How Does a Motorcycle Speedometer Work?

Updated February 21, 2017

Eddy-current speedometers have been used in cars, trucks and motorcycles since the early 20th century. In motorcycles, a flexible cable runs up from the wheel to the speedometer. At the speedometer, it is attached to a magnet. A small cup called the speedometer cup surrounds the magnet. The cup is attached to the speedometer wheel, which is attached to a spring.

Eddy Currents

When the wheel spins, it makes the cable spin, which makes the magnet spin. As the magnet spins, it creates rotating electronic currents called eddy currents in the speedometer cup. As the eddy currents move, they create a magnetic field in the cup.

How it Works

The magnetic field in the cup is attracted to the field in the magnet. As the magnet spins, it pulls on the cup. The faster the magnet spins, the greater the pull. The spring attached to the cup pulls back. When the cup is resting, the spring holds the speedometer in place at zero. As the wheel makes the magnet spin faster, it turns the dial further and further, overcoming the resistance of the spring. As the car motorcycle slows down, the spring pulls the needle back toward zero.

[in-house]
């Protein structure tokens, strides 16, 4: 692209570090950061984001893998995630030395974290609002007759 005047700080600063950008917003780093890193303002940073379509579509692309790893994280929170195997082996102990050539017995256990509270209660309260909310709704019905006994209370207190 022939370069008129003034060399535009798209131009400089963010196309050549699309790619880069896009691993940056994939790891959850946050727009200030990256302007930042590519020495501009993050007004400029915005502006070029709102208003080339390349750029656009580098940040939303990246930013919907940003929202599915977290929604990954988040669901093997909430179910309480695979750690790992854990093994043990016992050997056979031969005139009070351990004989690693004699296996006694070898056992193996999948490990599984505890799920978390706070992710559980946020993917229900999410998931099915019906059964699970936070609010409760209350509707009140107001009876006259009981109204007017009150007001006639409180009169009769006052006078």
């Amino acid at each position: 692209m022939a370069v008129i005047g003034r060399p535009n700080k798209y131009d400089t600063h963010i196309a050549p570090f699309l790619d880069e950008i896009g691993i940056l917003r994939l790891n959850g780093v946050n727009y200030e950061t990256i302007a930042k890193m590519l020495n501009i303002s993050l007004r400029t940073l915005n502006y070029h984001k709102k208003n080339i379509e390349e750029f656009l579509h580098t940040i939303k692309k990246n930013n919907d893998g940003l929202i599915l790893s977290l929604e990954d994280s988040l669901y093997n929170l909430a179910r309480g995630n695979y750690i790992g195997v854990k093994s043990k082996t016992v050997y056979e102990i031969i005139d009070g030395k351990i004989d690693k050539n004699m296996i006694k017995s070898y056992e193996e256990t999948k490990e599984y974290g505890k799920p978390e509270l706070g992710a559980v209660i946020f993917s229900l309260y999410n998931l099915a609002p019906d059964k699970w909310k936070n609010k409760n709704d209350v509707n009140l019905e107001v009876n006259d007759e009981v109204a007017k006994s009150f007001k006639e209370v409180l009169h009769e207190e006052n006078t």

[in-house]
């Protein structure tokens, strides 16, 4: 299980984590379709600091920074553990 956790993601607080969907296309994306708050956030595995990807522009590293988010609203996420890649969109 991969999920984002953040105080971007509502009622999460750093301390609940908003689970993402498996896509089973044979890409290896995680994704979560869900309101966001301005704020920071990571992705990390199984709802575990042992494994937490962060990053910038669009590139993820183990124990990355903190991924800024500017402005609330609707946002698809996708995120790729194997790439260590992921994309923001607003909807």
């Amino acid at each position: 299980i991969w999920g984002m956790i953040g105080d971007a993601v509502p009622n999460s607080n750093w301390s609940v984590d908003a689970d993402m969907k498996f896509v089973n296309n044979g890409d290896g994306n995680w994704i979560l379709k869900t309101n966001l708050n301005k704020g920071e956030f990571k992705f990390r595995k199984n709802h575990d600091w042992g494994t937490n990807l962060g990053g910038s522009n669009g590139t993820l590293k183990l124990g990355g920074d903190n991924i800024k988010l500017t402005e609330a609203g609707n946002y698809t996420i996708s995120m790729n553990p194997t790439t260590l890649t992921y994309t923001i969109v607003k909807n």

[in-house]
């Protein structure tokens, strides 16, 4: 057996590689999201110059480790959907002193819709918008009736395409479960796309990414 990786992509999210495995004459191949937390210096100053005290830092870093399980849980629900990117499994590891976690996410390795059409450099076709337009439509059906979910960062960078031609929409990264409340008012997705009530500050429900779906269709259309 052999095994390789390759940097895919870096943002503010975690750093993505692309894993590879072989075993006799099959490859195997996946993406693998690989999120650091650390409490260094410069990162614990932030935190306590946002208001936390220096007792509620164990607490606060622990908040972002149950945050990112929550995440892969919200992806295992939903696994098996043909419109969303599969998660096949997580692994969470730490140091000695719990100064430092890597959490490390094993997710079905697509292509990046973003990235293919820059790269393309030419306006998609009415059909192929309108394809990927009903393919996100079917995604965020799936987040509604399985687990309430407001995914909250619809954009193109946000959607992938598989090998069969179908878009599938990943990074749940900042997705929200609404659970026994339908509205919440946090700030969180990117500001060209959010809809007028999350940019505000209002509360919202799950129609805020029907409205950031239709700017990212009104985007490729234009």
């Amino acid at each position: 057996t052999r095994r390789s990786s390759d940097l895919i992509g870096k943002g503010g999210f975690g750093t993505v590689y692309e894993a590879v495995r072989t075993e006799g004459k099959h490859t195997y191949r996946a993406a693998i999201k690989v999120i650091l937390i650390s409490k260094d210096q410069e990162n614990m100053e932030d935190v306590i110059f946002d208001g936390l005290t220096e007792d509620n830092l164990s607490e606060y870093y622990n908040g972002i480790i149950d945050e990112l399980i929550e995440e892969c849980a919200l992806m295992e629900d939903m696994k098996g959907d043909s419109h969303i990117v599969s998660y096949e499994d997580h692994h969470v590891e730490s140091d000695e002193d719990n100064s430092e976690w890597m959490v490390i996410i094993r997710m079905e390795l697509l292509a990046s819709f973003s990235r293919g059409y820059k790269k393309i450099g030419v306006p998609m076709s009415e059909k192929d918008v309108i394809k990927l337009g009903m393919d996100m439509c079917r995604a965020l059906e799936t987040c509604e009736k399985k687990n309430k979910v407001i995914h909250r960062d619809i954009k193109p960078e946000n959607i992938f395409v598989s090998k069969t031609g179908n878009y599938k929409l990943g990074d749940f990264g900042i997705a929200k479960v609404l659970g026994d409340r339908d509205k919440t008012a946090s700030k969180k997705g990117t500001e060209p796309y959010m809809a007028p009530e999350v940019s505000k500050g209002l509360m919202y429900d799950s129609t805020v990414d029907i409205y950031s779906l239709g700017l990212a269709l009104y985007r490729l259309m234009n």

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About the Author

Isaiah David is a freelance writer and musician living in Portland, Ore. He has over five years experience as a professional writer and has been published on various online outlets. He holds a degree in creative writing from the University of Michigan.